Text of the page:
DeBevoise also stressed live events being a key strength in CBS's social media strategy. Its broadcasts of the Super Bowl and the Grammys are among the most tweeted-about televised events ever (the 2013 Super Bowl held the tweet-per-minute record – 268,000 tweets per minute during Beyonce and Destiny Child's halftime show – until Sunday's MTV Video Music Awards).
Also reflective of the Twitter era is the decision to broadcast a performance-centric live event, such as the Grammys, on a taped delay for later time zones, with the hope that East Coast social media buzz about big moments will drive West Coast audiences to turn on their TVs for their primetime showing.
Twitter has no doubt become a serious consideration in television marketing strategy. "We certainly have experimented," DeBevoise says of buying Twitter ad space. Another network source said social media can make up as much as half of a show's publicity campaign. However, the next step in Twitter and television's growing relationship is connecting that shared audience to advertisers.
"How do we bring in the sponsors who help bring those shows on the air? How do we help them to engage the audiences in a way they want to be engaged?" Wertheimer says.
Through its TV ad targeting program, announced in May, Twitter can help advertisers connect what viewers are seeing on TV with what they are seeing on Twitter. You might see a company's ad on television, and if you're tweeting about the show, the company can send a promoted tweet for the same product to your Twitter feed – a combination that Twitter says delivers 95 percent stronger message association and 58 percent higher purchase intent than just seeing the TV ad by itself.
Another product launched in May, Amplify takes this ad targeting one step further by taking TV programming and its advertisements, and repackaging it as photos, videos and other media in the viewer's Twitter feed. Twitter first started experimenting with Amplify with sports programming – with Tweets airing instant replays of big plays, ads often included. It has since expanded into the entertainment space; MTV and its sponsors used Amplify for the VMAs. Twitter has announced other partnerships with conventional channels such as A&E, FOX and BBC America as well as nontraditional content producers, including Vice, Vevo and MLB.com.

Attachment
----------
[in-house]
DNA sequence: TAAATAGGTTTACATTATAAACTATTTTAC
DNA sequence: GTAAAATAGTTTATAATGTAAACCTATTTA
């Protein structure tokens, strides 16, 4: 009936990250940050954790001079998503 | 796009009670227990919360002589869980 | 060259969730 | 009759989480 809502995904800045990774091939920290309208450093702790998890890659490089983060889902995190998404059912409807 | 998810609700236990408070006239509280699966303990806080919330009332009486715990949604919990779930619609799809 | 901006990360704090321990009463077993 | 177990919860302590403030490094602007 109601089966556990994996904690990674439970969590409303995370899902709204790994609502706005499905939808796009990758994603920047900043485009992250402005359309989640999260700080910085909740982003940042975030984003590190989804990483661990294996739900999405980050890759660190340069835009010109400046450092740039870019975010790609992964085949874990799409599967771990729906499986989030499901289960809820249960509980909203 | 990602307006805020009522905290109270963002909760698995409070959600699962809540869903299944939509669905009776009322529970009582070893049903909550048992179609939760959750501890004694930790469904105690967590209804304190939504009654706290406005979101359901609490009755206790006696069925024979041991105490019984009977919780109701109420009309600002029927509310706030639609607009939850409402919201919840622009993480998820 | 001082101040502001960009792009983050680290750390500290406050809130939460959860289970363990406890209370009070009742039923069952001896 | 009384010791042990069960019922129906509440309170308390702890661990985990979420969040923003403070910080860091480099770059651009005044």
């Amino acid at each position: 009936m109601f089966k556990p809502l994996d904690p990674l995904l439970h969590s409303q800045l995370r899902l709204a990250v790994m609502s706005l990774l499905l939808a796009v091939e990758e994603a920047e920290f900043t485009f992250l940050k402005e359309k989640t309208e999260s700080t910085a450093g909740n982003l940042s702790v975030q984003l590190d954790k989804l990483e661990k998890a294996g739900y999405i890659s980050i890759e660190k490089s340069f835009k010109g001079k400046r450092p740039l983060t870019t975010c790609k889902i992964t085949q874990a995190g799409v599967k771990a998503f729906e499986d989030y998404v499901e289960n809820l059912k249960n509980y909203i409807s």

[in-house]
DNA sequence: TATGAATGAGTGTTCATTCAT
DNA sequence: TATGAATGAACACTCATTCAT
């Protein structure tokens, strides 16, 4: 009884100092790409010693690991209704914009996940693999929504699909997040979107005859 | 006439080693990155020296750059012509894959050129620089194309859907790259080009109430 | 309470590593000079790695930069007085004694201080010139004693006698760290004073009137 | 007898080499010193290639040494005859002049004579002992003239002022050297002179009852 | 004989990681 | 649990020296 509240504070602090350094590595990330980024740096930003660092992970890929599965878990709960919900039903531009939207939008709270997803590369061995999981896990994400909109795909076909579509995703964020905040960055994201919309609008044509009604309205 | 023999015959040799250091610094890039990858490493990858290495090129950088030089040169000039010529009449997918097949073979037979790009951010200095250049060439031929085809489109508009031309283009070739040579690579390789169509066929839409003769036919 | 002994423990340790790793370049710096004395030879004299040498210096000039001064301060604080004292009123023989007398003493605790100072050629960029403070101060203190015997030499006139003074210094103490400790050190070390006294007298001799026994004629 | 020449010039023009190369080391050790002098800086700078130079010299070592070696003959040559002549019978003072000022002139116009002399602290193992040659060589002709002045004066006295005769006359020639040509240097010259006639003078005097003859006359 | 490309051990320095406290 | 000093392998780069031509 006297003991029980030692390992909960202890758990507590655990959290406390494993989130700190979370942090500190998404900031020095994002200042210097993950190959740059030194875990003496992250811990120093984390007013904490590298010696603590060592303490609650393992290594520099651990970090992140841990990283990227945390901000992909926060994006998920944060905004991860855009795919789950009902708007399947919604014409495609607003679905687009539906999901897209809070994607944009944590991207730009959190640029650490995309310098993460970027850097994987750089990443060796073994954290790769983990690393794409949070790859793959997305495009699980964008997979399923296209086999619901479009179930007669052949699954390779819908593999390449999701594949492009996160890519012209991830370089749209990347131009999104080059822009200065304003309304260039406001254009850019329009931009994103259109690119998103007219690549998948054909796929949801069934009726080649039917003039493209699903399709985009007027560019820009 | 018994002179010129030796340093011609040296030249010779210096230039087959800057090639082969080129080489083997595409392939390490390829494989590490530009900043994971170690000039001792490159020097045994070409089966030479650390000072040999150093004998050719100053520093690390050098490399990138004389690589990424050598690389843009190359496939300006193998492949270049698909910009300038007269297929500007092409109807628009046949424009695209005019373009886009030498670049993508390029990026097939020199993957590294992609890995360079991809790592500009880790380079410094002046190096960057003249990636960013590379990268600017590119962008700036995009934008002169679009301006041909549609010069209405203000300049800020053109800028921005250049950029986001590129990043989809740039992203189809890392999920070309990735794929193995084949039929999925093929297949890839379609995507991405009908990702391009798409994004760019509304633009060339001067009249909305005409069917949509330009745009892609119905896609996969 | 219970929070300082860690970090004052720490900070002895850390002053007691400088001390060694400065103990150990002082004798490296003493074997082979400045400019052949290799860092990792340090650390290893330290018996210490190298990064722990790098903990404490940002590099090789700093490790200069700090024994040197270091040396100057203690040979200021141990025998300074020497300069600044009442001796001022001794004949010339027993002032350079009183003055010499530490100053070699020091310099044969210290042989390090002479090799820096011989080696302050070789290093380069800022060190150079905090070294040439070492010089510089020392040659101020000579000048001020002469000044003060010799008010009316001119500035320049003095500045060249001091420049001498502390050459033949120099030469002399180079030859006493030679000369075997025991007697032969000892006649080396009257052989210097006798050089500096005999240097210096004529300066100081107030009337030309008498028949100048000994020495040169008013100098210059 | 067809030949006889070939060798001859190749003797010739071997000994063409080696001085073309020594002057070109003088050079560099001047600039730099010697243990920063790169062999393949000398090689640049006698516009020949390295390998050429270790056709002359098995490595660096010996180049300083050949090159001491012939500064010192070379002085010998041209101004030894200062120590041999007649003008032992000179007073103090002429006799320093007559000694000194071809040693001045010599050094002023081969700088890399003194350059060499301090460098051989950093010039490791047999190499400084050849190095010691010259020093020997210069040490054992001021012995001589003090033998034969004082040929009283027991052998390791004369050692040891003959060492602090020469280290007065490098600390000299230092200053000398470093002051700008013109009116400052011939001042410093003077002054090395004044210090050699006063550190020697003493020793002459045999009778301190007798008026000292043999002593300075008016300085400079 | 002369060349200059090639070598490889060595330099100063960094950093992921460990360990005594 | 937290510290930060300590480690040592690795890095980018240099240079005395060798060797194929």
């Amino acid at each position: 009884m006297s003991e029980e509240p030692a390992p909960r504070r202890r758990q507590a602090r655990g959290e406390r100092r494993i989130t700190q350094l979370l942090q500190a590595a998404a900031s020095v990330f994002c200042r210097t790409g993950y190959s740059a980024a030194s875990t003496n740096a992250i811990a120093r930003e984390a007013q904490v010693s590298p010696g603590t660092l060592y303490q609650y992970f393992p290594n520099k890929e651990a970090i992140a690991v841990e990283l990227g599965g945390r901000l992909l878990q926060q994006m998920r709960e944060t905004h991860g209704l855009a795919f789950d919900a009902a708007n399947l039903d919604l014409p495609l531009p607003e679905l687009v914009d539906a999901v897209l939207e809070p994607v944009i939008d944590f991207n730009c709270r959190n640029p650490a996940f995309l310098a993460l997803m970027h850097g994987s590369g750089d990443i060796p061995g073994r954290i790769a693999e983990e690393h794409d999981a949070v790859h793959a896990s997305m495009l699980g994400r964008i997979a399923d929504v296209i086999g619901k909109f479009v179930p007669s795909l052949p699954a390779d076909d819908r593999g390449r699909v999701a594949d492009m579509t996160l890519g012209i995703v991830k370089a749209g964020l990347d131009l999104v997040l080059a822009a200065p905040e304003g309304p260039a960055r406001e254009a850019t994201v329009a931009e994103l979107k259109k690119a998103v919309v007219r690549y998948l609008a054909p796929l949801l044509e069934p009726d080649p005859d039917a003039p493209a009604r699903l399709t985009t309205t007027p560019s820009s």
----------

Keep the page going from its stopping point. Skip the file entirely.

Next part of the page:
"It's about a public communication forum and it's about being interactive – giving fans a way to feel like they can be a part of the conversation," says Glenn Otis Brown, Twitter's director of promoted content and sponsorships and Amplify's chief.
Twitter also announced in December a partnership with Nielsen, a well trusted viewership metrics company, to further cement Twitter's relationship with the television industry and its advertisers. Twitter and Nielsen are working on a system, the "Nielsen Twitter TV Rating," that measures a show's social media engagement to complement Nielsen's viewership ratings.
"I think it's good for the industry generally to have metrics that we can all agree upon," Wertheimer says. However, the tie between Twitter and ratings are being taken with a grain of salt.
"I think everybody knows that [Twitter] now is in the promotional DNA for all things television, but I think the cause and effect relationship is still very much being evaluated," one network executive says, later adding, "The actual number of people watching the show is far more important to us and our advertisers than just the people tweeting about it."
In part, it's a chicken and egg problem: Is a show being tweeted about a lot because a lot of people are already watching, or is all that social media buzz in fact driving bigger audiences?
A recent report by Twitter and Nielsen concluded that at least some of the time, it's the latter, with 29 percent of instances studied showing that Twitter activity caused an uptick in viewership. Nielsen said the report's findings will help it shape its future metrics on Twitter and television. However, even without a ratings system, TV execs are taking the Twittersphere seriously.